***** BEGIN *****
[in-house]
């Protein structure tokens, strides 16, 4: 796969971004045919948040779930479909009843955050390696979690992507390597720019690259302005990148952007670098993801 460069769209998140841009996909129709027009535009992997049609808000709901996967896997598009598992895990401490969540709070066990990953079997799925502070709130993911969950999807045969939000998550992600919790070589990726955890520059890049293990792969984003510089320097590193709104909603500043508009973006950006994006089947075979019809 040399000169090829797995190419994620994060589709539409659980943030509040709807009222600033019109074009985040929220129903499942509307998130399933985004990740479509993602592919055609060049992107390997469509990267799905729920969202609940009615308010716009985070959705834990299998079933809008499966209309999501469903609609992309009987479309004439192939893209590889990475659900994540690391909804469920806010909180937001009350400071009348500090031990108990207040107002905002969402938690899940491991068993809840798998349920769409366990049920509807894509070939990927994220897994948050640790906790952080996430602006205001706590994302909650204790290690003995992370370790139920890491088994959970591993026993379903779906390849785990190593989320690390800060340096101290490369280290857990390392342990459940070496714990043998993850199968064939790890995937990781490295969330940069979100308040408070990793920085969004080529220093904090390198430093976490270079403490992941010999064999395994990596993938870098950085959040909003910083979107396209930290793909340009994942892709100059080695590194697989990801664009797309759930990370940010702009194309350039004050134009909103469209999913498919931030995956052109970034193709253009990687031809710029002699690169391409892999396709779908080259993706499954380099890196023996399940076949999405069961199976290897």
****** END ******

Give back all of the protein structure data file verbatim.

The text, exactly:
[in-house]
């Protein structure tokens, strides 16, 4: 796969971004045919948040779930479909009843955050390696979690992507390597720019690259302005990148952007670098993801 460069769209998140841009996909129709027009535009992997049609808000709901996967896997598009598992895990401490969540709070066990990953079997799925502070709130993911969950999807045969939000998550992600919790070589990726955890520059890049293990792969984003510089320097590193709104909603500043508009973006950006994006089947075979019809 040399000169090829797995190419994620994060589709539409659980943030509040709807009222600033019109074009985040929220129903499942509307998130399933985004990740479509993602592919055609060049992107390997469509990267799905729920969202609940009615308010716009985070959705834990299998079933809008499966209309999501469903609609992309009987479309004439192939893209590889990475659900994540690391909804469920806010909180937001009350400071009348500090031990108990207040107002905002969402938690899940491991068993809840798998349920769409366990049920509807894509070939990927994220897994948050640790906790952080996430602006205001706590994302909650204790290690003995992370370790139920890491088994959970591993026993379903779906390849785990190593989320690390800060340096101290490369280290857990390392342990459940070496714990043998993850199968064939790890995937990781490295969330940069979100308040408070990793920085969004080529220093904090390198430093976490270079403490992941010999064999395994990596993938870098950085959040909003910083979107396209930290793909340009994942892709100059080695590194697989990801664009797309759930990370940010702009194309350039004050134009909103469209999913498919931030995956052109970034193709253009990687031809710029002699690169391409892999396709779908080259993706499954380099890196023996399940076949999405069961199976290897």